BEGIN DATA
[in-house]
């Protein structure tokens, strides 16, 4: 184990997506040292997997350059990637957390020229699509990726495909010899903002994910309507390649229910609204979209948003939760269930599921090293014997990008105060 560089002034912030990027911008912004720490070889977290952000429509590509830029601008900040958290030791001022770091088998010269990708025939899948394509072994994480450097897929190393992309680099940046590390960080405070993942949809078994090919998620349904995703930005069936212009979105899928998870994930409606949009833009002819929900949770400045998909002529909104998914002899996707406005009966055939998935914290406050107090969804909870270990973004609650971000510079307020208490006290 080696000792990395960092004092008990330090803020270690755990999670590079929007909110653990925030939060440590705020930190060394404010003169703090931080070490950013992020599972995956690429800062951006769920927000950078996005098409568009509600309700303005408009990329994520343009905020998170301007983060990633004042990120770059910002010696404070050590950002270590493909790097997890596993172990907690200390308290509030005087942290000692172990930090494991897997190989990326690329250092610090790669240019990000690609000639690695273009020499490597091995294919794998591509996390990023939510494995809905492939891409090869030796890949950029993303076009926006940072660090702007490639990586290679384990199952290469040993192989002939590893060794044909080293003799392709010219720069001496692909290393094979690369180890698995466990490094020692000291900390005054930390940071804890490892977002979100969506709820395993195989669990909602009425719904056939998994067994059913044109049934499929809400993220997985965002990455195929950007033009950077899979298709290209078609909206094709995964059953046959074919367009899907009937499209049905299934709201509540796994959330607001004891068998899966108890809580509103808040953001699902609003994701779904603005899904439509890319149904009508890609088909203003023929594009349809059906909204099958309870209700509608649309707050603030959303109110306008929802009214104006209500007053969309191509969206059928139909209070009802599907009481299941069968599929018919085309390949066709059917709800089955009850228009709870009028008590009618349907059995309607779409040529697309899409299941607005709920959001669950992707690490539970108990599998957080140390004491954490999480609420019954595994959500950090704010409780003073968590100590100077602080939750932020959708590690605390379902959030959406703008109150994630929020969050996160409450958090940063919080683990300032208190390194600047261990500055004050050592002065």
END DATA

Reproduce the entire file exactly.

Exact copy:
[in-house]
């Protein structure tokens, strides 16, 4: 184990997506040292997997350059990637957390020229699509990726495909010899903002994910309507390649229910609204979209948003939760269930599921090293014997990008105060 560089002034912030990027911008912004720490070889977290952000429509590509830029601008900040958290030791001022770091088998010269990708025939899948394509072994994480450097897929190393992309680099940046590390960080405070993942949809078994090919998620349904995703930005069936212009979105899928998870994930409606949009833009002819929900949770400045998909002529909104998914002899996707406005009966055939998935914290406050107090969804909870270990973004609650971000510079307020208490006290 080696000792990395960092004092008990330090803020270690755990999670590079929007909110653990925030939060440590705020930190060394404010003169703090931080070490950013992020599972995956690429800062951006769920927000950078996005098409568009509600309700303005408009990329994520343009905020998170301007983060990633004042990120770059910002010696404070050590950002270590493909790097997890596993172990907690200390308290509030005087942290000692172990930090494991897997190989990326690329250092610090790669240019990000690609000639690695273009020499490597091995294919794998591509996390990023939510494995809905492939891409090869030796890949950029993303076009926006940072660090702007490639990586290679384990199952290469040993192989002939590893060794044909080293003799392709010219720069001496692909290393094979690369180890698995466990490094020692000291900390005054930390940071804890490892977002979100969506709820395993195989669990909602009425719904056939998994067994059913044109049934499929809400993220997985965002990455195929950007033009950077899979298709290209078609909206094709995964059953046959074919367009899907009937499209049905299934709201509540796994959330607001004891068998899966108890809580509103808040953001699902609003994701779904603005899904439509890319149904009508890609088909203003023929594009349809059906909204099958309870209700509608649309707050603030959303109110306008929802009214104006209500007053969309191509969206059928139909209070009802599907009481299941069968599929018919085309390949066709059917709800089955009850228009709870009028008590009618349907059995309607779409040529697309899409299941607005709920959001669950992707690490539970108990599998957080140390004491954490999480609420019954595994959500950090704010409780003073968590100590100077602080939750932020959708590690605390379902959030959406703008109150994630929020969050996160409450958090940063919080683990300032208190390194600047261990500055004050050592002065």